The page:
Rudders & plates along centreline between hulls on Cats

Discussion in 'Multihulls' started by Sailor Sam, Oct 16, 2007.

  1. Sailor Sam
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    Sailor Sam Junior Member

    Can anyone explain why on catamarans, rudders and plates are not fitted along the center line between the hulls, but on each hull.

    thanks
     
  2. catsketcher
    Joined: Mar 2006
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    catsketcher Senior Member

    Air

    Hello Sailor Sam

    Some of the earliest cats had centrally mounted board and rudders - a few still do. One of the problems is that if you fly a hull then the foils will be out of the water or reduced in waterplane area.

    Surface piercing foils are not as efficient as underwater foils. This is why many cats and tris have underhung rudders even when a transom hung rudder is much easier to make. The underhung rudders work very well in rough conditions.

    On the other hand there are a few cats that have the usual twin rudder set up with a pivoting centreboard hung from the bridgedeck. Not a bad idea for cruising cats as you shouldn't fly a hull anyway and you can have a really big board with few space limitations.

    cheers

    Phil Thompson
     
  3. Sailor Sam
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    Sailor Sam Junior Member

    Hi Phil
    Thank you very much for yoiur speedy reply. Your info. is very interesting paticularly your last para. Can you provide the names of the cats with C/L arrangements.

    cheers

    Colin
     
  4. Bruce Woods
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    Bruce Woods Senior Member

    center line arrangements

    Sailor Sam,

    To name a few with this arrangement:
    14' arrow- neil fowler design.
    11' arafura- neil fowler design
    16' quick cat- charles cunningham design
    16' tathra- similar to quick cat with jib.
    the cruising cats I can think of off the top of my head with all foils on the centreline are predominantly kelsal designed i think.

    Regards
     
  5. Sailor Sam
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    Sailor Sam Junior Member

    Hello Bruce
    Thankyou for your input.
    I will look at these cats.

    regards.
     
  6. doug kay
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    doug kay Junior Member

    I am rebuilding my ground effect after extensive damage due to a twister and it struck me that a centre board in the centre of the bridge deck would be a good idea. The case can go down to the W/L but it's location with respect to the mast could be a problem. Because i'm 78 years old i reduced the aspect ratio of the rig quite considerably so flying a hull would be doubtful.
     
  7. Sailor Sam
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    Sailor Sam Junior Member

    Hello Doug
    Some low altitude hull flying may not be a problem because as the windward hull lifts the leeward hull sinks deeper so compensating to some extent by lowering the whole boat in the water. A simple sketch shows this clearly. Taking the centre casing as low as possible is a god idea as this better distributes the side forces from the plate. I see centre line plates as a labour saving device when tacking so you might find that aspect usefull.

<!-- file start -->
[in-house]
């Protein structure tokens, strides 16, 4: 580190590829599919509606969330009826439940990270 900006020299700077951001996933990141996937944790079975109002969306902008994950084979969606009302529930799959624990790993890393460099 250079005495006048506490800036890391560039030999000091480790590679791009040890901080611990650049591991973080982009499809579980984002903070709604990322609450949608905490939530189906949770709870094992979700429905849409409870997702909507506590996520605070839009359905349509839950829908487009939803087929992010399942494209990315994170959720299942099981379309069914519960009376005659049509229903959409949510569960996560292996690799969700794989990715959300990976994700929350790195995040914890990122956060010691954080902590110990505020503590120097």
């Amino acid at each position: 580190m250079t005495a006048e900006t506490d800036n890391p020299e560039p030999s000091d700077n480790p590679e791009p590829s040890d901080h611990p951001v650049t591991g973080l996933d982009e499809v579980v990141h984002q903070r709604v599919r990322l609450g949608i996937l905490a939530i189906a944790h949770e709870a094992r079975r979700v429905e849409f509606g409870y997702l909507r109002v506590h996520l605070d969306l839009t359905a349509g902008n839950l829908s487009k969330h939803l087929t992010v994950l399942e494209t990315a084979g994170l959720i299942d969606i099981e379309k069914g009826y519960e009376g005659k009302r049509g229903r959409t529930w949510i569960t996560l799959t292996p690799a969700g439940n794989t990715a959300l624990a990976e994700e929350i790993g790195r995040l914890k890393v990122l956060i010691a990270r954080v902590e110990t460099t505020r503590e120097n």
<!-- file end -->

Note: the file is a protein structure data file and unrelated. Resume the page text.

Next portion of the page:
8. Petros
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    Petros Senior Member

    It can also be done on large high performance cats, check this one out:

    http://www.wsl2009.com/canais.asp?id_canal=66

    It has not been in the water yet, but I would assume the designers know something about cat design.

    I think on smaller cats it is assumed you would fly a hull at times, and you would not want to go sailing with little or no center board or rudder in the water.

    I had also considered this and if you are not designing for sailing with a hull flying, you would not need more than one center board or rudder. The bottom of the hull also provides end-plate effect and make them more efficient, but I suspect that one larger center board and rudder would have less drag than two smaller ones, unless the end plate effect is more important (add a surface plane on a center mounted keel and rudder?). The fewer the parts the lighter and less complex it would be.
     
  9. grob
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    grob www.windknife.com

    You should be able to arrange it so that when the catamaran is sailing level with both hulls in the water the boat is balanced. i.e. center of effort CofE and Center of Lateral resistance CLR are in line.

    When the hull lifts and the center rudder is lifted out of the water the CLR moves forward, and so the boat luffs up, the boat de-powers and the hull drops back into the water.

    Gareth
     
  10. brian eiland
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    brian eiland Senior Member


  11. doug kay
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    doug kay Junior Member

    you have some excellent ideas Brian, I shall have a good look at the double centreboard idea over the winter. I tried to use a foil instead of the normal sail rig but the mast needs a deep bury and on a cat. that is difficult but I did look at the idea of counterbalancing the rig with a plate and the mast able to spill wind as a mono does you may be able to dispense with the shrouds also if not a frame of aluminium would do the trick.
     
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